Contributed photo by Bill Creasy from the George Clark collection.
Was a stray cigarette lit during a game of poker or an unattended hot iron to blame for the leveling of 103 cottages, boarding homes and hotels on Wrightsville Beach 80 years ago in 1934?
Bill Creasy, a Wrightsville Beach resident and one of the few remaining who can remember seeing the inferno first hand, said no one would ever know for certain.
It was a chilly Sunday, Jan. 28, in Wrightsville Beach when the unknown spark caught the interior of the Kitty Cottage on fire and the gusting west to southwest wind steered the flames up the beach, leaving few structures untouched.
At the time Creasy’s family owned a cottage on Charlotte Street but said the family had moved off the island for the winter.
“My dad had a sister who was a permanent resident of the beach and she called my dad and said there was a bad fire at the beach,” Creasy said. “We got in the car and came down here but of course we couldn’t get any closer than Harbor Island because back in 1934 there was no bridge, just the trolley line and a footbridge.”
Along with a large crowd of onlookers, some who also had homes on the island, Creasy said he and his parents watched the fire spread from just across Banks Channel from where his current house is.
“We parked and walked down to about opposite of here and stood there for several hours and watched it burn,” he said. “The fire was so intense that there were just big chunks of burning embers going through the air and dropping on different houses.”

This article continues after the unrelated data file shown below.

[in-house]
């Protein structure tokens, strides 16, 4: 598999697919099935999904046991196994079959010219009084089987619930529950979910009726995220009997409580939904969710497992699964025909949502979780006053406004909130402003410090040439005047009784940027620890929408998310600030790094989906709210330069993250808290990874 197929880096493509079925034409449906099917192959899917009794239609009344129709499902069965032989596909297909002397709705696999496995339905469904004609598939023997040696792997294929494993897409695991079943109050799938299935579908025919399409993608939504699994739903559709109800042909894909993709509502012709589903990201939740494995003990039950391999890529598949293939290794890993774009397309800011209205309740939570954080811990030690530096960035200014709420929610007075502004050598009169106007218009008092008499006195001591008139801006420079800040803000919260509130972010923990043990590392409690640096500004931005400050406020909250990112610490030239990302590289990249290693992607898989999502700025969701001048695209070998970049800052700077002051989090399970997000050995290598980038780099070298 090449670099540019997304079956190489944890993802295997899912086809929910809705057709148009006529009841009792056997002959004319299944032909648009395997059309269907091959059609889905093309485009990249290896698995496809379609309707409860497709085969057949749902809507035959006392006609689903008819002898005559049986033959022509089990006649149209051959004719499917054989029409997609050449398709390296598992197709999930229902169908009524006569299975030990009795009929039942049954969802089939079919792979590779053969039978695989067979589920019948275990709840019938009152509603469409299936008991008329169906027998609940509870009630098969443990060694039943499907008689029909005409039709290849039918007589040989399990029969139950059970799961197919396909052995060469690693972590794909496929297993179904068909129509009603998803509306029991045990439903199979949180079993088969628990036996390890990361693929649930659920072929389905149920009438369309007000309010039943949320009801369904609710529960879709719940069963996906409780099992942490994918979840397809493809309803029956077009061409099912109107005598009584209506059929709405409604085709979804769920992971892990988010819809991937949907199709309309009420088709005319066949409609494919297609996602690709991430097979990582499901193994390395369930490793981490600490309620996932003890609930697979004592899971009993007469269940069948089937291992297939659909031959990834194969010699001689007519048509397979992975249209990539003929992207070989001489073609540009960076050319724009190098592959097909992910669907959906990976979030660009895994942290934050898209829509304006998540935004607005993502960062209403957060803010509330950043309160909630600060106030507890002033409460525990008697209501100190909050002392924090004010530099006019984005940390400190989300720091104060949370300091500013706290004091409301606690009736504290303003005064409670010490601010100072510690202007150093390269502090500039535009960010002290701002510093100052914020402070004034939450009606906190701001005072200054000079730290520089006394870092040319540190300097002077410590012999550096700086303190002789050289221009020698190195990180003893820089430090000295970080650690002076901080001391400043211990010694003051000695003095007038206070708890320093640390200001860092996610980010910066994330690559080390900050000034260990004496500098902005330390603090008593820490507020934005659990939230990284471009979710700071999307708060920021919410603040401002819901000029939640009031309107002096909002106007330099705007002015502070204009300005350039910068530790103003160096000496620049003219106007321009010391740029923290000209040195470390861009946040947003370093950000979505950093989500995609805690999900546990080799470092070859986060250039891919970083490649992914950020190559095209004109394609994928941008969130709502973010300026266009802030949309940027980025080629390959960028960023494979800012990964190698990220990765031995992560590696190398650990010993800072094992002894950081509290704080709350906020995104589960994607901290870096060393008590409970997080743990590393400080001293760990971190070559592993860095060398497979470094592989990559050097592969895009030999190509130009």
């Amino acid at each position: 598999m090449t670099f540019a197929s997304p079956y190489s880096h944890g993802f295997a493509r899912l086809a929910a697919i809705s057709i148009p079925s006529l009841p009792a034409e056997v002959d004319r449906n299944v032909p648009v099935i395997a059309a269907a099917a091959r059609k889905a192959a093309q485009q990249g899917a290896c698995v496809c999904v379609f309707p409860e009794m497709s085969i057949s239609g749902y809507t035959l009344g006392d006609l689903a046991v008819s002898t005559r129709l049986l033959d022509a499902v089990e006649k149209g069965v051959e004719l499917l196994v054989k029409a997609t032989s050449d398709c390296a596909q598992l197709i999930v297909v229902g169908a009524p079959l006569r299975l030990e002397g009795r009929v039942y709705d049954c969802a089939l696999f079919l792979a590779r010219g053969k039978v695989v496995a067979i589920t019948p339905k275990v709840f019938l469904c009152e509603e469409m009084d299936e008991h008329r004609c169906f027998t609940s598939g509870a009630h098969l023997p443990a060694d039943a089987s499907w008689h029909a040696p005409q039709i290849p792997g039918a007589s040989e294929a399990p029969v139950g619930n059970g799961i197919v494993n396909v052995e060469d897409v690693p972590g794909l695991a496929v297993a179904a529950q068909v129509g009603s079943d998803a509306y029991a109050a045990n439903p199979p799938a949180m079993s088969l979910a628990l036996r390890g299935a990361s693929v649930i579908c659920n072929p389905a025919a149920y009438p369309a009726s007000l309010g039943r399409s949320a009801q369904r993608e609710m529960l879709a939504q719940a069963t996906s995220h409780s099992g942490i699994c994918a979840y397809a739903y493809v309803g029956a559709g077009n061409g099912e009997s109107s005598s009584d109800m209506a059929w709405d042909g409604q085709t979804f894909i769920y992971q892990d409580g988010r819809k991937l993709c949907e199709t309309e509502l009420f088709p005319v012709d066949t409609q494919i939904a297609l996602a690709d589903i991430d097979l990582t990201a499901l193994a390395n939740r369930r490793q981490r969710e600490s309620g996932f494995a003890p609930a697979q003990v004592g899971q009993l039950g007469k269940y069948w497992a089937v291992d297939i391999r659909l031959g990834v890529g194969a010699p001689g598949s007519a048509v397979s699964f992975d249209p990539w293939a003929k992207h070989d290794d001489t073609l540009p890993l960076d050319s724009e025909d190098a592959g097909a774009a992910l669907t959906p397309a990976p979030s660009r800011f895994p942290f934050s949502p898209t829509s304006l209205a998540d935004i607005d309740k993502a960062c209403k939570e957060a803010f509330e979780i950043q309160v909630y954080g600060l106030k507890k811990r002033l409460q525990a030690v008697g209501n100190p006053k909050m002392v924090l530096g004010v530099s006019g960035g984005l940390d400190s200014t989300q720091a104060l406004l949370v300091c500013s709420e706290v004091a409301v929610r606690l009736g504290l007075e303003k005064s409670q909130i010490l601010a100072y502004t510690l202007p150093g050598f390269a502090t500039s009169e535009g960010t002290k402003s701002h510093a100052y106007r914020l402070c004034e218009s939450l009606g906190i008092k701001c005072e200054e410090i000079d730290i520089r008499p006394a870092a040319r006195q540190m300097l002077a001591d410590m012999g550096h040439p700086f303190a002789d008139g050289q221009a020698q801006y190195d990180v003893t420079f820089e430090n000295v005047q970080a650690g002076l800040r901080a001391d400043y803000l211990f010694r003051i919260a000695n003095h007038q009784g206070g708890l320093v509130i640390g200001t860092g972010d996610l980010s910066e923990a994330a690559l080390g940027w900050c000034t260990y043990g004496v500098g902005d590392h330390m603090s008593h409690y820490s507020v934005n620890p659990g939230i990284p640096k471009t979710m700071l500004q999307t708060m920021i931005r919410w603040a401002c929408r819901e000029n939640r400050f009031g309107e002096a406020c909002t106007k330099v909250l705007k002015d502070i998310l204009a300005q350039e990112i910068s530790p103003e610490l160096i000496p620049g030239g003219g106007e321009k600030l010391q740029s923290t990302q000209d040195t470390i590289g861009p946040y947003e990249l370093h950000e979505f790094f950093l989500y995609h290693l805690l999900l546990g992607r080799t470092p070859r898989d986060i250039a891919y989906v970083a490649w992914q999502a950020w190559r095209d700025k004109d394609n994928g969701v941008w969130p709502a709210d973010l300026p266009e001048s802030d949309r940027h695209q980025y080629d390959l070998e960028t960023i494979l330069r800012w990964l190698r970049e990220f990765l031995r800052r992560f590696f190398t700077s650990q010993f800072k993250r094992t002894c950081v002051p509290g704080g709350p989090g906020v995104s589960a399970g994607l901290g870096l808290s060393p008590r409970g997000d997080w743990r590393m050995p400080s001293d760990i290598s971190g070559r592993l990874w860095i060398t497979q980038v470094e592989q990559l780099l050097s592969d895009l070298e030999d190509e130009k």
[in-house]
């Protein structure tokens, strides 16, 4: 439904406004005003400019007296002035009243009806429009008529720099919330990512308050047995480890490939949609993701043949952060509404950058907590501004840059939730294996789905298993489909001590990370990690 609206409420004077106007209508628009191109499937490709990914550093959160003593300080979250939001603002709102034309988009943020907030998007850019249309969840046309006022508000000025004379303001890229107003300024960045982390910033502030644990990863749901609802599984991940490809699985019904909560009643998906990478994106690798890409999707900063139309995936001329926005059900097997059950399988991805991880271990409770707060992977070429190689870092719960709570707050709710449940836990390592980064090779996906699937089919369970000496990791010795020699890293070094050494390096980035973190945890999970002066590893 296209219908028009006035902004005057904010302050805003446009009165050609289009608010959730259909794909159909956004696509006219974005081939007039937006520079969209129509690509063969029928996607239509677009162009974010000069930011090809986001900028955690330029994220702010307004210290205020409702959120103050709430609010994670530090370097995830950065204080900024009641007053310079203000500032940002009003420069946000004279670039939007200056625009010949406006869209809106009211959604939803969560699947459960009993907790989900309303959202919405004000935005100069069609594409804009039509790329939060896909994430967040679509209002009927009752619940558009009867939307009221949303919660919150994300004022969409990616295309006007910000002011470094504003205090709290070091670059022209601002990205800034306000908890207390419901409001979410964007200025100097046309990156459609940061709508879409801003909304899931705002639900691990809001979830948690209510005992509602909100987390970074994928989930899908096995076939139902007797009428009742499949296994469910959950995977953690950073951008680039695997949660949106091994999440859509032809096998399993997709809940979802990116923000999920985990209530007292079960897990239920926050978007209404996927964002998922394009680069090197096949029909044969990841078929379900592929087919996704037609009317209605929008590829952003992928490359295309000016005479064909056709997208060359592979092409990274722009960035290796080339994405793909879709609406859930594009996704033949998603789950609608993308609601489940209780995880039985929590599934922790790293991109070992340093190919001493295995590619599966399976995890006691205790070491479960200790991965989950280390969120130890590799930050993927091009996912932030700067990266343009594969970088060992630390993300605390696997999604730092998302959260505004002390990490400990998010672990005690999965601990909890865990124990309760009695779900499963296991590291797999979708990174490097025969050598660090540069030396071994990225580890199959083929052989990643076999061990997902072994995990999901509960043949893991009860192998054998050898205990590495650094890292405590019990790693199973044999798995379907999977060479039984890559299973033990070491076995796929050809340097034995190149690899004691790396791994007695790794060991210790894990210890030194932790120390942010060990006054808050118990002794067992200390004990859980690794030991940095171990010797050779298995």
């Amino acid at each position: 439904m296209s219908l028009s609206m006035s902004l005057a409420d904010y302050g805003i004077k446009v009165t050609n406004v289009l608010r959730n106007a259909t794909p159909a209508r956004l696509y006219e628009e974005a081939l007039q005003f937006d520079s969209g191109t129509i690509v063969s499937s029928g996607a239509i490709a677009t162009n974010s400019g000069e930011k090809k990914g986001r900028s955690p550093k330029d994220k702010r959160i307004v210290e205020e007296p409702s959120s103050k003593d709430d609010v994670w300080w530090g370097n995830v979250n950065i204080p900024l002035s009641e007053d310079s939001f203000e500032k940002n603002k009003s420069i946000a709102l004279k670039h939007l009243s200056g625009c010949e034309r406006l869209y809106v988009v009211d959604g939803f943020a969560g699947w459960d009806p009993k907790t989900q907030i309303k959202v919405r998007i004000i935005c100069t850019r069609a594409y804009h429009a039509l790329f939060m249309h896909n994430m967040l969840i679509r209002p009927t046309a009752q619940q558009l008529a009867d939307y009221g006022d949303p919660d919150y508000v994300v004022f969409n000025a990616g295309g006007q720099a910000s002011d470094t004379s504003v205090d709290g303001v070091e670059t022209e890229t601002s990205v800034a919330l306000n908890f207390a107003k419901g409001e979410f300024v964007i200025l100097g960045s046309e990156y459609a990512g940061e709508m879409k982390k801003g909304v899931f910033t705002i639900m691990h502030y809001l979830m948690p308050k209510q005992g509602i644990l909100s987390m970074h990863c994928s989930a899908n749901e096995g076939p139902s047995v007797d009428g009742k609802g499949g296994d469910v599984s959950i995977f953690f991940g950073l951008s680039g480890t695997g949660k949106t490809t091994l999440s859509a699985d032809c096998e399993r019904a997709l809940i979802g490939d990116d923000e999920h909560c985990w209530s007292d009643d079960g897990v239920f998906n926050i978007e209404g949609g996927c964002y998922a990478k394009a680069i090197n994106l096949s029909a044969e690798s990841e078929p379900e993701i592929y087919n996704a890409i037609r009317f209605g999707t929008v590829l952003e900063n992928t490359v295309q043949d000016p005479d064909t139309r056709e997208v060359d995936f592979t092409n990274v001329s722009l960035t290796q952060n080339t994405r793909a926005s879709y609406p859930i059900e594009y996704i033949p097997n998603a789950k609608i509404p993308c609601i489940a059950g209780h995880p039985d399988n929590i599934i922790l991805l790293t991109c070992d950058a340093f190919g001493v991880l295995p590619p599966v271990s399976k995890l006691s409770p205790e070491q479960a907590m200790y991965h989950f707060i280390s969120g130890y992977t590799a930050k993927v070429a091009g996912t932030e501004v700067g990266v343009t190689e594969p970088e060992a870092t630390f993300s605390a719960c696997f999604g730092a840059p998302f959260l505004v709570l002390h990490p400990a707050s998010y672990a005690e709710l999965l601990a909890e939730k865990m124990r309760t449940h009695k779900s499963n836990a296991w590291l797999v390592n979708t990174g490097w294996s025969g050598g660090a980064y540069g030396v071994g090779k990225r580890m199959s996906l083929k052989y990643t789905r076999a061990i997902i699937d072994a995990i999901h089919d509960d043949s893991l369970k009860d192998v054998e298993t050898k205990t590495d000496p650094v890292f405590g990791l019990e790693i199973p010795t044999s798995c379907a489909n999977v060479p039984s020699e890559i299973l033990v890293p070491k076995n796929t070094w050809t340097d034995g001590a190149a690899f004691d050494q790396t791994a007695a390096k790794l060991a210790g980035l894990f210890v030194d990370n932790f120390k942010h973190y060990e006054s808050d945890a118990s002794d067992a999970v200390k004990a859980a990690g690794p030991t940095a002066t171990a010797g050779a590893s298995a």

Although she was not yet born, Wrightsville Beach native Linda Robinson said she remembers one story her father, who lived on the south end at the time, told her about the attempt to save the Oceanic.
“He told me when the fire started a bunch of people ran toward the hotel and formed a bucket brigade to try to put the fire out because they didn’t have any fire fighting equipment at that point,” Robinson said. “When they realized they weren’t going to be able to save the hotel people started running in and pulling out furniture and other stuff from the lobby and dining room, and they pulled out this upright piano and put it on the sidewalk.”
Robinson said she was highly skeptical of what her father told her next, involving Vertabelle Loughlin, the piano player for her Sunday school classes.
“This woman, who I knew, Vertabelle Loughlin, sat down at the piano and played ‘It’s a Hot Time In the Old Town Tonight,’” she said. “Every once in a while when I would see Vertabelle I would plan to ask her if that was true but I never did.”
Stay tuned for the full article coming out in the Thursday, Jan. 30 edition of Lumina News.